I work for a school district’s community education department and we manage the district’s Facebook and Twitter accounts. We primarily use it as an announcement factor where we update users of events or important information for parents and students. Some school districts even have a blog by the superintendent. How have you seen K-12 social media being used? What do you think are the benefits of it for those age ranges and their parents?

Peyton, L. (2011, Septemeber 14). Breaking down top Facebook pages for the education industry. Retrieved from http://socialfresh.com/facebook-pages-education/.

Shah, S. (2011). How social media is changing the education industry. Retrieved from http://www.penn-olson.com/2011/04/10/social-media-education-infographic/.

Software & Information Industry Association. (2011, June 8). Survey: Social media rising in education industry. Retrieved from http://www.techlearning.com/article/51300.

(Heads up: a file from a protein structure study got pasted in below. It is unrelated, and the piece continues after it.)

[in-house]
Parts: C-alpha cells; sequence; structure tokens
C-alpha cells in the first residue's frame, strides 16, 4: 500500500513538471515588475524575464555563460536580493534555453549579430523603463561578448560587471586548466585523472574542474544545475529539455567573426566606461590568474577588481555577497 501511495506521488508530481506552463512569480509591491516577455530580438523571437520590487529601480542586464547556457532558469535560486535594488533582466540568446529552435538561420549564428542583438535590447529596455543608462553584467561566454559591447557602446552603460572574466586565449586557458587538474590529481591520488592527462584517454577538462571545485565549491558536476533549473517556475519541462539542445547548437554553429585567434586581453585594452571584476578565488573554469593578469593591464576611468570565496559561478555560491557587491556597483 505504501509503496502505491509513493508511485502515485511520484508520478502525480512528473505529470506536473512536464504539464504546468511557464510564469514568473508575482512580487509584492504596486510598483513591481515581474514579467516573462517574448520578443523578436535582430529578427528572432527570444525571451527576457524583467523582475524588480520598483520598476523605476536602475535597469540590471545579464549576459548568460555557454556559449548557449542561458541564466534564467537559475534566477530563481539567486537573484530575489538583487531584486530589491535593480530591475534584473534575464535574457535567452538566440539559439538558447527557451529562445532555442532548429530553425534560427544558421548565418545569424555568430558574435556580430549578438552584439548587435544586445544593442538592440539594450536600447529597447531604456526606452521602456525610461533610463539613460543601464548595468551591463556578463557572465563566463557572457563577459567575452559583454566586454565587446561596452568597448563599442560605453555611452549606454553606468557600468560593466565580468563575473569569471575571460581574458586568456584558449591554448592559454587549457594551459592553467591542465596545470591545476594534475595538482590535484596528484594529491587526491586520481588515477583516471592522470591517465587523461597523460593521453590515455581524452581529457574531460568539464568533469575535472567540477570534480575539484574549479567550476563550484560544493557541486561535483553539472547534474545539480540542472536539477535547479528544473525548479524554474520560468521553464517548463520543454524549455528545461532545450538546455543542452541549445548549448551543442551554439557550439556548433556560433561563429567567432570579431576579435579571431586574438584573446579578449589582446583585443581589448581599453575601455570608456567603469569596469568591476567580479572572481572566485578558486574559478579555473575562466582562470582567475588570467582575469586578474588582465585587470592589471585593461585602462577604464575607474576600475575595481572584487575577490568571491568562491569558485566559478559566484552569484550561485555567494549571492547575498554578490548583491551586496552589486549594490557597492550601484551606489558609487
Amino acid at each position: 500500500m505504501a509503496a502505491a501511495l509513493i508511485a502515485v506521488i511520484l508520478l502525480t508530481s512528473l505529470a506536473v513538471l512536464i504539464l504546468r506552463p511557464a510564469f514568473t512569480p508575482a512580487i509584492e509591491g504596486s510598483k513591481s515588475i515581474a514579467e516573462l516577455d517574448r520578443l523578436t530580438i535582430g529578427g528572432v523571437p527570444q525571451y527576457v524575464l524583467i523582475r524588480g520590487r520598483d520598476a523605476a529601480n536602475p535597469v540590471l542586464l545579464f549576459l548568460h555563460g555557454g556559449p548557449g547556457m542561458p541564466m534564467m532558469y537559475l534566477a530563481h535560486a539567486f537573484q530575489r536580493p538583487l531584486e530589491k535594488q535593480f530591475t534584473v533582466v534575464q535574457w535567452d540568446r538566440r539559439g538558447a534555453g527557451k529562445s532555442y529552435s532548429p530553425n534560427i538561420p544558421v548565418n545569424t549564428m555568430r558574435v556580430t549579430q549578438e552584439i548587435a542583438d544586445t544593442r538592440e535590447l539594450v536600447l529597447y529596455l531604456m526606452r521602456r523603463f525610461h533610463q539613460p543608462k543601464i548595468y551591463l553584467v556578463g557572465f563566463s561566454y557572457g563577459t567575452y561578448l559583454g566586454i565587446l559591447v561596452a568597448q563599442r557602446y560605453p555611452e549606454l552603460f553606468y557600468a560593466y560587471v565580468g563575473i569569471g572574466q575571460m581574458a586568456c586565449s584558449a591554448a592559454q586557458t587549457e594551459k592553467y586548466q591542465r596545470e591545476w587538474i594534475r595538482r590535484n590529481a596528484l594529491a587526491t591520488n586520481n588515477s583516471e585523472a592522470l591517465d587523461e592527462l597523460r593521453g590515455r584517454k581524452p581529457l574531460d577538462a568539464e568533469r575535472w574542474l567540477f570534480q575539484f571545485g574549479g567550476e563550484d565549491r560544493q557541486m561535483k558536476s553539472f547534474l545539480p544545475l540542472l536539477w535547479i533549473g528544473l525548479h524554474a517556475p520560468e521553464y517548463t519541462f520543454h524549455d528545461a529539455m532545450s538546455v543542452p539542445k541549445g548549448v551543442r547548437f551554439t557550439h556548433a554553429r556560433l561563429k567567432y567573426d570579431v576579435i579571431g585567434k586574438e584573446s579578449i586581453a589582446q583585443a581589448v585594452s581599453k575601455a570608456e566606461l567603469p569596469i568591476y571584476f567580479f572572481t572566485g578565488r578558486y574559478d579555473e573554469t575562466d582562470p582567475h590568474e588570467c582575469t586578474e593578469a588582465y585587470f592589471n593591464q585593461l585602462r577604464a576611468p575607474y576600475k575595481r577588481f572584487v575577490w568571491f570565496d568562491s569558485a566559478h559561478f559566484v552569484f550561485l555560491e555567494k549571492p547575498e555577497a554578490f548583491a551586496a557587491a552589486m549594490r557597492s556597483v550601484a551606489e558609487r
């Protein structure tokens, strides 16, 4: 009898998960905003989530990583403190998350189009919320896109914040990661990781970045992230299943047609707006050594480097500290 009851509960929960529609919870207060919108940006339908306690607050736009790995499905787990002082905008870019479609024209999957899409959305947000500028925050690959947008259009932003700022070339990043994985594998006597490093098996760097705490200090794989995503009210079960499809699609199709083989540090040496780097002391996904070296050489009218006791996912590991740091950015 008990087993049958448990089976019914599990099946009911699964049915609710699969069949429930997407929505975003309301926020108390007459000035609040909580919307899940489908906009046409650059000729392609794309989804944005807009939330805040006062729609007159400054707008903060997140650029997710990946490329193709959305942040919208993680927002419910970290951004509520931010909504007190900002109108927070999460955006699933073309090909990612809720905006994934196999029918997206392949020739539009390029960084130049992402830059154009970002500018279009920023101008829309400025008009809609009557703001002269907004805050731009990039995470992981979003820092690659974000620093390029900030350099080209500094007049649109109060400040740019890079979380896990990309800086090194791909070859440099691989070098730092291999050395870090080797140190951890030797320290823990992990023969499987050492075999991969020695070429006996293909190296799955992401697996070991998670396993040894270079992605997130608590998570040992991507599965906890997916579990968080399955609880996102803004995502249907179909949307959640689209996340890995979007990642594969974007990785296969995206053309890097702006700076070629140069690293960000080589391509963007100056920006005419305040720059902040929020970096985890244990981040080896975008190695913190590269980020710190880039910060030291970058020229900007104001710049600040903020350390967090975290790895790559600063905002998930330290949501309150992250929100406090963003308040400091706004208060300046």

What’s the Best Social Media Site For Your Business?

There are so many social media tools out there for businesses and consumers that many just don’t even know where to start, especially from a business standpoint. So if you’re just starting a business, how do you know what social media sites will be best for you and your customers?

I have a list here of a few sites that are tailored to either businesses and consumers or just business. I will then list features or benefits to businesses.

  • Facebook: Most people know about Facebook and what you can all use it for. So this social networking site can be used for both business and consumers. A business can create a page that includes photos, videos, updates, etc about products or services offered to consumers. It’s a fairly easy and quick way to communicate with customers about any problems or questions they may have. It’s also a good avenue to promote products or special events to consumers.
  • Twitter: Twitter is a social networking and microblogging tool. This site again is extremely popular and can be used for both consumers and businesses. The “tweets” are very short, only 140 characters so you have to be creative in the way you want messages brought out to consumers. But this is again a great way to promote and update consumers about products and services.